Trump on potential war between Japan and North Korea: 'If they do, they do'

Story highlights

  • Donald Trump reiterated his belief that Japan should arm itself to deter a threat from North Korea
  • "We can't be the policeman to the world and have $19 trillion in debt," Trump added

(CNN)Donald Trump on Saturday reiterated his belief that Japan should arm itself to deter a threat from North Korea rather than have the U.S. military protect the longtime ally against the rogue nuclear nation.

Meanwhile, Trump throughout the day maintained that the U.S. should pressure NATO member states to begin "paying their fair share."
    "I would rather have them not arm, but I'm not going to continue to lose this tremendous amount of money. And frankly, the case could be made that let them protect themselves against North Korea. They'd probably wipe them out pretty quick," Trump said at a campaign event in Wasau, Wisconsin, Saturday afternoon.
    The GOP front-runner added, "If they fight, you know what, that'd be a terrible thing. Terrible. ... But if they do, they do."
    Earlier this week, Trump raised eyebrows and startled Japan and South Korea, two of America's strongest allies, with the suggestion that the U.S. military should be withdrawn from their shores, with nuclear weapons replacing them.
    There are currently 54,000 U.S. troops stationed in Japan and 28,500 in South Korea.
    "Japan is better if it protects itself against this maniac of North Korea," Trump told CNN's Anderson Cooper on Tuesday. "We are better off frankly if South Korea is going to start protecting itself ... they have to protect themselves or they have to pay us."
    Concerned about the statement, Japan's Prime Minister Shinzo Abe responded publicly to the statement, saying, "whoever will become the next president of the United States, the Japan-U.S. alliance is the cornerstone of Japan's diplomacy."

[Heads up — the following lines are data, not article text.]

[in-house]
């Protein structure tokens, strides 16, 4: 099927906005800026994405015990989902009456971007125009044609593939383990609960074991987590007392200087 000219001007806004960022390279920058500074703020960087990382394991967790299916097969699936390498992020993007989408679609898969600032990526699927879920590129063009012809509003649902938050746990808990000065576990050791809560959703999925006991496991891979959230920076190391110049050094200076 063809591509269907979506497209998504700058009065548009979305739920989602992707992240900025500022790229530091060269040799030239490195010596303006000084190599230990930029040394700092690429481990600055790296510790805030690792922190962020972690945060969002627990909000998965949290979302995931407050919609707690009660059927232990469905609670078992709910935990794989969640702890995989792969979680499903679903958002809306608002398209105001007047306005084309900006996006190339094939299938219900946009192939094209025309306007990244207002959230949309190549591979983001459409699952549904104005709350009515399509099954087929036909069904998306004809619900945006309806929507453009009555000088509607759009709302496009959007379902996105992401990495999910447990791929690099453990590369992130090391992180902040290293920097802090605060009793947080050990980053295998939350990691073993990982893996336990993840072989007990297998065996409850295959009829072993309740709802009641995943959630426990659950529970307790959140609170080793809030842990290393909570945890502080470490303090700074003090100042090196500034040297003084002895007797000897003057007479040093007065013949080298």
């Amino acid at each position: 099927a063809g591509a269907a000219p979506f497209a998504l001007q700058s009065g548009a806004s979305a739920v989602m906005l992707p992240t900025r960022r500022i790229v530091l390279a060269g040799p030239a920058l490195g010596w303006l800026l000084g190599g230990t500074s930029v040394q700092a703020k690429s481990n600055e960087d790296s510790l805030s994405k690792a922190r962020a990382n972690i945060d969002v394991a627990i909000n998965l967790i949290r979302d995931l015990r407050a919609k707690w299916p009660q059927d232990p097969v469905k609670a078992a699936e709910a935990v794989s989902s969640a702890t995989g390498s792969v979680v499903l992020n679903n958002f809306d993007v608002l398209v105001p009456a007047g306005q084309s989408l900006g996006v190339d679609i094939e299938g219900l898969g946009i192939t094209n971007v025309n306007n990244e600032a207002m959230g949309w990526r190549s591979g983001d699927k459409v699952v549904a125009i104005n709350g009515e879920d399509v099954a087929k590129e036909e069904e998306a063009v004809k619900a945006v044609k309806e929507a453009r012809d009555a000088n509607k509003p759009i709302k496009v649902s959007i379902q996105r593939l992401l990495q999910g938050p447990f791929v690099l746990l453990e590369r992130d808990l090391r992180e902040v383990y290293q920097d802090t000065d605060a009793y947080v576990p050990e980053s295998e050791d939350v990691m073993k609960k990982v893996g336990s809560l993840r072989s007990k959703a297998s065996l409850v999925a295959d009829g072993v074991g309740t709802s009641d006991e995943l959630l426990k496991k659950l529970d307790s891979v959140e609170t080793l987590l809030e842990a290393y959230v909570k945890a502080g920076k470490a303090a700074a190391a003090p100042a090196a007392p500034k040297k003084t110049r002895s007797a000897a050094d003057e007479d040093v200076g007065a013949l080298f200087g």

And President Barack Obama himself weighed in on the comments at a news conference on Friday, saying, "The person who made the statements doesn't know much about foreign policy or nuclear policy or the Korean Peninsula or the world generally."
    But on Saturday, Trump again pointed to the spiraling U.S. debt as a key reason for the country to rethink its military commitments abroad.
    "We can't be the policeman to the world and have $19 trillion in debt, going up to $21 trillion," Trump said.

    'Not paying their fair share'

    Trump, who appeared at three campaign events throughout Wisconsin on Saturday, also reiterated his claim that many of the nations in NATO are "not paying their fair share."
    "That means we are protecting them and they are getting all sorts of military protection and other things, and they're ripping off the United States, and they're ripping you off," Trump said at a rally in Racine, Wisconsin. "I don't care, I don't want to do that. Either they pay up, including the past deficiencies, or they have to get out."
    At Racine, Trump also said he "will make a long statement about NATO," but it was unclear if he was referring to an upcoming speech or policy paper. A message left with Trump campaign spokeswoman Hope Hicks was not immediately returned on Saturday.
    Last month, Trump said the U.S. should rethink its involvement with the alliance because it costs too much money. He told CNN's Wolf Blitzer that the U.S. pays a disproportionate amount to NATO to ensure the security of allies.
    He doubled down on this position at the CNN town hall event on Tuesday, telling Cooper NATO is "obsolete" following the demise of the Soviet Union and the threat posed by terrorism.
    But speaking Saturday night at an event in Eau Claire, Trump conceded that his knowledge about the alliance was limited.
    "I know about NATO. I'm not an expert on NATO," Trump said, "but I have a lot of common sense."